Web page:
12:00 AM - 10:00 AM on Thursday, May 2, 2013
Location: 430 Durham
M.S. Thesis Defense for Zachary BISKADUROS
Graduate Advisory Committee:
Dr. R. Michael Buehrer, Chair
Dr. Jeffery H. Reed
Dr. R. Michael Ruohoniemi
The localization of wireless devices, i.e. mobile phones, laptops, and handheld GPS receivers, has gained much interest due to the benefits it provides, including quicker emergency personnel dispatch, location-aided routing, as well as commercial revenue opportunities through location based services. GPS is the dominant position location system in operation, with 31 operational satellites producing eight line of sight satellites available to users at all times making it very favorable for system implementation in all wireless networks. Unfortunately when a GPS receiver is in a challenging environment, such as an urban or indoor scenario, the signal quality often degrades causing poor accuracy in the position estimate or failure to localize altogether due to satellite availability.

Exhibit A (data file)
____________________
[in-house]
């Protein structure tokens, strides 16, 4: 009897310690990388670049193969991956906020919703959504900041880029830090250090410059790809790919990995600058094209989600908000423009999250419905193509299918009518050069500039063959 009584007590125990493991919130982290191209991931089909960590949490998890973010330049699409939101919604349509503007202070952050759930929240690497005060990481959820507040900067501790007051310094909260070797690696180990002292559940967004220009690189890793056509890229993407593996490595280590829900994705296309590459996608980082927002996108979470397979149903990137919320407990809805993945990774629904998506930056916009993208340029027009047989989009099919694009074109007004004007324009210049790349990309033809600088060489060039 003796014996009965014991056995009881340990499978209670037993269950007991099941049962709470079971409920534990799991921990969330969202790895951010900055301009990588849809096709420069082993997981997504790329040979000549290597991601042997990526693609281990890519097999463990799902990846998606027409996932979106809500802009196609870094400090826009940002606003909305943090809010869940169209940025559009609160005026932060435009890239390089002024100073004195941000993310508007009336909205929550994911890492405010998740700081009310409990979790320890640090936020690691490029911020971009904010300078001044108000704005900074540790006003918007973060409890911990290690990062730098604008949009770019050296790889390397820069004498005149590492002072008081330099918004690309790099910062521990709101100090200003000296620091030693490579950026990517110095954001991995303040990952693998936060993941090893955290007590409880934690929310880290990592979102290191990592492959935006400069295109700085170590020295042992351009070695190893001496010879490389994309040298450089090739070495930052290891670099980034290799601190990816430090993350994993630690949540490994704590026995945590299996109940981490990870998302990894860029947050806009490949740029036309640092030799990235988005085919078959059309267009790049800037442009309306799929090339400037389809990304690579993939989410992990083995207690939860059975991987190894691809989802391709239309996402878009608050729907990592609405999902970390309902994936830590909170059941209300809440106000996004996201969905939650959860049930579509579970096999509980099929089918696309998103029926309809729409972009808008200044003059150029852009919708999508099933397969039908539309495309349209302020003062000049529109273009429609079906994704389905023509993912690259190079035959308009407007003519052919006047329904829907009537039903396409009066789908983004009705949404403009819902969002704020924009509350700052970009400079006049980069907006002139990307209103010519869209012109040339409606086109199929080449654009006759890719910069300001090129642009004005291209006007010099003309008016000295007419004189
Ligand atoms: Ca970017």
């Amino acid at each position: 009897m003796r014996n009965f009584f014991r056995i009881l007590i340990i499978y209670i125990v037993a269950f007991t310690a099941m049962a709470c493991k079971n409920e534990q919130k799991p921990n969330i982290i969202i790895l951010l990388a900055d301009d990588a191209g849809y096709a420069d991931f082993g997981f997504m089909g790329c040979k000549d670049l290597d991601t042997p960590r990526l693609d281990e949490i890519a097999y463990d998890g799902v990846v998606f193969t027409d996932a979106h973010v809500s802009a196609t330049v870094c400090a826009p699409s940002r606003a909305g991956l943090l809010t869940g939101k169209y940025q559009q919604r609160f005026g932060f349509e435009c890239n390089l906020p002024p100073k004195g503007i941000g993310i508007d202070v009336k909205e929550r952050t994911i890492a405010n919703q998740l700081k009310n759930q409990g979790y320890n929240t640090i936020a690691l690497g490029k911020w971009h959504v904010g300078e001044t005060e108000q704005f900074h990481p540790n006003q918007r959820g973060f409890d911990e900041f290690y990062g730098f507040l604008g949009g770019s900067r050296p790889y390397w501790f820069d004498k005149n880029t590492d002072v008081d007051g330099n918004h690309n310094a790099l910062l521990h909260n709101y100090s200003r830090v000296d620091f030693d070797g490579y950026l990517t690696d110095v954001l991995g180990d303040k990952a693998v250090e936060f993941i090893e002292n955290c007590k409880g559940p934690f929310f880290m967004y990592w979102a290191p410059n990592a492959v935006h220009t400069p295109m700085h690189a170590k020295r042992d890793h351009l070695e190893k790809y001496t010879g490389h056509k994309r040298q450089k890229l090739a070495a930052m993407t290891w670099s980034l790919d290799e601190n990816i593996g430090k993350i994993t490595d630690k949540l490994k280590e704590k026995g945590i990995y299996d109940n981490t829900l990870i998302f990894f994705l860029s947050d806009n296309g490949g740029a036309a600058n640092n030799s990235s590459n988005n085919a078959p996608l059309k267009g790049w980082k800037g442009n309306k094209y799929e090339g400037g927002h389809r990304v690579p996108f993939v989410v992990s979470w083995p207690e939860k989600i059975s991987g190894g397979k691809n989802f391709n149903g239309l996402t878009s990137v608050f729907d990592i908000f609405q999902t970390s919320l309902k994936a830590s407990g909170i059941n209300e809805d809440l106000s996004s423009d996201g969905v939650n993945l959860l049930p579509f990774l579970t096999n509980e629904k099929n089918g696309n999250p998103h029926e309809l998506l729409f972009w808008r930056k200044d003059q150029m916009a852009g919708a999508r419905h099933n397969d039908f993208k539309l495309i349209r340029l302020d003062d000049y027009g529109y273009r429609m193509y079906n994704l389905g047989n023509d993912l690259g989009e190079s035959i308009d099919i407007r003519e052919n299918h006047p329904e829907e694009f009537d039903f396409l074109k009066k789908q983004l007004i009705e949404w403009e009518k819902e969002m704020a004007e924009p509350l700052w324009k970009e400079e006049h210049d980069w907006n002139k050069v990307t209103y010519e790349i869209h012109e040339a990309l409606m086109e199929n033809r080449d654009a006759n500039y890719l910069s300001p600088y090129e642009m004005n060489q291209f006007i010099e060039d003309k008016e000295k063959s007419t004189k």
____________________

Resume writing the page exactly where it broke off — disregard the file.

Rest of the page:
Our goal is to introduce a new solution that has the ability to overcome this limitation by improving the accuracy and availability of a GPS receiver when in a challenging environment. To test this theory we created a simulated GPS receiver using a MATLAB simulation to mimic a standard GPS receiver with all 31 operational satellites. Here we are able to alter the environment of the user and examine the errors that occur due to noise and limited satellite availability. Then we introduce additional user(s) to the GPS solution with the knowledge (or estimate) of the distances between the users. The new solutions use inter-receiver distances along with pseudoranges to cooperatively determine all receiver location estimates simultaneously, resulting in improvement in both the accuracy of the position estimate and availability.